In this weeks post, we will examine the differences between the train wheels and mainspring in a Rolex 3135 and an Omega Co-Axial movement.
There are quite a few differences in this part of the comparison.
Rolex Train Wheels
First the train wheels. On the Rolex, you will notice that the 4 train wheels are rather large and quite sturdy. The teeth are of normal size, not too big not too small. The rolex is standard in just abut every way, almost “heavy duty”
The Omega train wheels I think tend to go in the opposite direction, rather small, thin and light weight. The teeth are very fine, not nearly as stout as the rolex. You may think that finer is better, but in my opinion, I like the Rolex better and here is why. Think of an antique pocket watch, big strong, built to take a beating. The train wheels in these watches are huge in comparison to a modern wristwatch. The point here is these watches will run when extremely dirty, just about every pocket watch that I see is dirty, but they still manage to run. Now take that same idea and apply it to the Rolex and Omega. I get lots of Rolex watches in for service that are dirty, but they still mangae to run and keep time. On the other hand I see lots of Omega watches come into the shop with the same level of dirt, and they dont run at all. It really seems that the Omega needs to be “very clean” in order to run properly.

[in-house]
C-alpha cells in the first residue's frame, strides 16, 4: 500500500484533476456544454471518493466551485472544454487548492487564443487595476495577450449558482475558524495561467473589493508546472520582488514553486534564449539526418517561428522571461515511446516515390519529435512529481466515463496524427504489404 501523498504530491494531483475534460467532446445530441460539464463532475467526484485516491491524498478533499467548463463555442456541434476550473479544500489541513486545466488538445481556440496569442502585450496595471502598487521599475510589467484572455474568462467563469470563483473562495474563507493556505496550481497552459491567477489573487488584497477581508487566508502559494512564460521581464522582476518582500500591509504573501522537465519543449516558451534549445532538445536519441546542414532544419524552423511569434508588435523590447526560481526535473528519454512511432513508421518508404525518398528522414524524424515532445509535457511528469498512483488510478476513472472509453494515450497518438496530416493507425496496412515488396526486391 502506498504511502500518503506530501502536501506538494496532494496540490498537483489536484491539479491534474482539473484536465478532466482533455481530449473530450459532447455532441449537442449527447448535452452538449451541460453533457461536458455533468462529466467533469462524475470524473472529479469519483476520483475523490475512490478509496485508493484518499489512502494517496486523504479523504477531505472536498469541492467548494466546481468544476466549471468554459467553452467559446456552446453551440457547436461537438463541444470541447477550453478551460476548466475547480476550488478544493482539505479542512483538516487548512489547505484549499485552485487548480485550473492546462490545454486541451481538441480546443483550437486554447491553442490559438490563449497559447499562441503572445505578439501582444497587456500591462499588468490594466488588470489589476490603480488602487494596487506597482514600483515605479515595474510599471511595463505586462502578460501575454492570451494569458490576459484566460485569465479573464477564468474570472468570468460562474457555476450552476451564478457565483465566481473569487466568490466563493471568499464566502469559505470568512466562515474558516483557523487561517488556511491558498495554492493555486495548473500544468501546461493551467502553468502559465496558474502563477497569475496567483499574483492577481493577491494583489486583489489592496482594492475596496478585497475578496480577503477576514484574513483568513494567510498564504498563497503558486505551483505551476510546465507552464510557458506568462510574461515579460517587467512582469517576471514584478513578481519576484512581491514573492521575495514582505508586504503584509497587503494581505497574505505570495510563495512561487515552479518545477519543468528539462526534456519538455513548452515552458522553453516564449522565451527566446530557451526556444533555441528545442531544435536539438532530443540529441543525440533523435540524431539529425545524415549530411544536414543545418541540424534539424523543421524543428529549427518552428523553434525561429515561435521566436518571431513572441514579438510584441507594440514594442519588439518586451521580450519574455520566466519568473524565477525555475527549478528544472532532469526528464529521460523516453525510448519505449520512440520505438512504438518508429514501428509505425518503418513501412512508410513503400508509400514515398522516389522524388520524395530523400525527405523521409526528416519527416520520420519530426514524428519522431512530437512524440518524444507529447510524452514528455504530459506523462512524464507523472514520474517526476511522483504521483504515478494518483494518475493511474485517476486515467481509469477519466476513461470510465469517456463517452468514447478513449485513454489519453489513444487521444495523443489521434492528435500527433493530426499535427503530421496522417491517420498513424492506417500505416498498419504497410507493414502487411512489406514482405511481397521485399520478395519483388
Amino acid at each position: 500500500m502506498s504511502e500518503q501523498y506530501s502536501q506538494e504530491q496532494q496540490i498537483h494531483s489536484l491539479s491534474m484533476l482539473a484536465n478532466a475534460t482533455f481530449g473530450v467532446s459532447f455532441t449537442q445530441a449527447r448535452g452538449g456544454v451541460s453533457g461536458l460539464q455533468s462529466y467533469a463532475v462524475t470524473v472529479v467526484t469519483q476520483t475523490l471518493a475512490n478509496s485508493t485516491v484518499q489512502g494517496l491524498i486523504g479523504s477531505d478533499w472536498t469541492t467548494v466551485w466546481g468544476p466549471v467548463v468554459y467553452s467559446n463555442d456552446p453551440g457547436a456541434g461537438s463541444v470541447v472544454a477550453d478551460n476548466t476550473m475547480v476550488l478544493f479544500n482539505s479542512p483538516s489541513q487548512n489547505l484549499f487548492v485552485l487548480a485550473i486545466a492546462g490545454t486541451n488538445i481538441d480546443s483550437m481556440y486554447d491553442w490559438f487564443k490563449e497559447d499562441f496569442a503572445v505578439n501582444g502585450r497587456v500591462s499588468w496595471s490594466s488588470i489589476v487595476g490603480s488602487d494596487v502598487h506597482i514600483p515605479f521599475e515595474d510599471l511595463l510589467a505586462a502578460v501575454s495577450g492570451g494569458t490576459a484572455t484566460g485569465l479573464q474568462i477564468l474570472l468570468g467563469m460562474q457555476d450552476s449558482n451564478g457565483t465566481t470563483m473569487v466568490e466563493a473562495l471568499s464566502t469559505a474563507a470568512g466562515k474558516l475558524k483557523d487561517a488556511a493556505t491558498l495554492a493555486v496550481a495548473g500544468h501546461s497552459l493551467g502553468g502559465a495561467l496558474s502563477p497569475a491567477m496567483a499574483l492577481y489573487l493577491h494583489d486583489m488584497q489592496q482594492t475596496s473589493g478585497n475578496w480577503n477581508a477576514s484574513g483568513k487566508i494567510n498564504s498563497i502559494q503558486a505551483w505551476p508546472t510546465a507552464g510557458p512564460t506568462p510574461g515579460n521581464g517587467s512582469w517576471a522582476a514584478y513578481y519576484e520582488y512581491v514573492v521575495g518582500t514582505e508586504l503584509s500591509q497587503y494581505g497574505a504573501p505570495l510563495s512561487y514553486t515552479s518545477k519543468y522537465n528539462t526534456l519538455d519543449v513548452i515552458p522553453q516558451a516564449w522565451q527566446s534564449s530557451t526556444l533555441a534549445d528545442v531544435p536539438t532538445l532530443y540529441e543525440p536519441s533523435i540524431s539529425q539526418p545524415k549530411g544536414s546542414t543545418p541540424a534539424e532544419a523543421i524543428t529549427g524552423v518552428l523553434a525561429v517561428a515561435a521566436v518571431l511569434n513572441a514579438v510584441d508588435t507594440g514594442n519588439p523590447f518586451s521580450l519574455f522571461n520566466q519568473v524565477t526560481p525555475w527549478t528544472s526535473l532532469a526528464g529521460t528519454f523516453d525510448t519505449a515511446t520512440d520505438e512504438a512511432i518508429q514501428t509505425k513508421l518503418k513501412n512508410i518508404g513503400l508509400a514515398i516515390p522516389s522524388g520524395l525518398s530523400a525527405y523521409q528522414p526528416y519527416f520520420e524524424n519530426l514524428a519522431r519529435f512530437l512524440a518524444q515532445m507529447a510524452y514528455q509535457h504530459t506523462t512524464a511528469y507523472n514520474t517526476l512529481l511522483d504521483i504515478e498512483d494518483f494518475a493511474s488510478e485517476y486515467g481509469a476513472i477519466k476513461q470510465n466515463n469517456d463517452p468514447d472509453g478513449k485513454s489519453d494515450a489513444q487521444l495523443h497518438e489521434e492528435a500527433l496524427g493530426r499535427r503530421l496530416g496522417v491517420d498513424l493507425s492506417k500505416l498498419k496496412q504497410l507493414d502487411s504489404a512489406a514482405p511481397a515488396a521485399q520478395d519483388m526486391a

Rolex and Omega Mainsprings
If we also take into considerantion the mainspring and barrel of both watches, you will also see another difference. The rolex has a wider and stronger mainspring, the Omega is a bit thinner and does not seem to have the torque of the Rolex. The rolex has the power to push past a bit of dirt in the train wheels to keep running, the Omega does not. Keep in mind that this is just my opinion, and is not backed up by any scientific research, just what I see on a day to day basis.
rolex – Size 1.18 X 0.115 X 455MM
Omega Size -1.05 x 0.115 x 475mm
In this comparison, I give the slight advantage to the Rolex.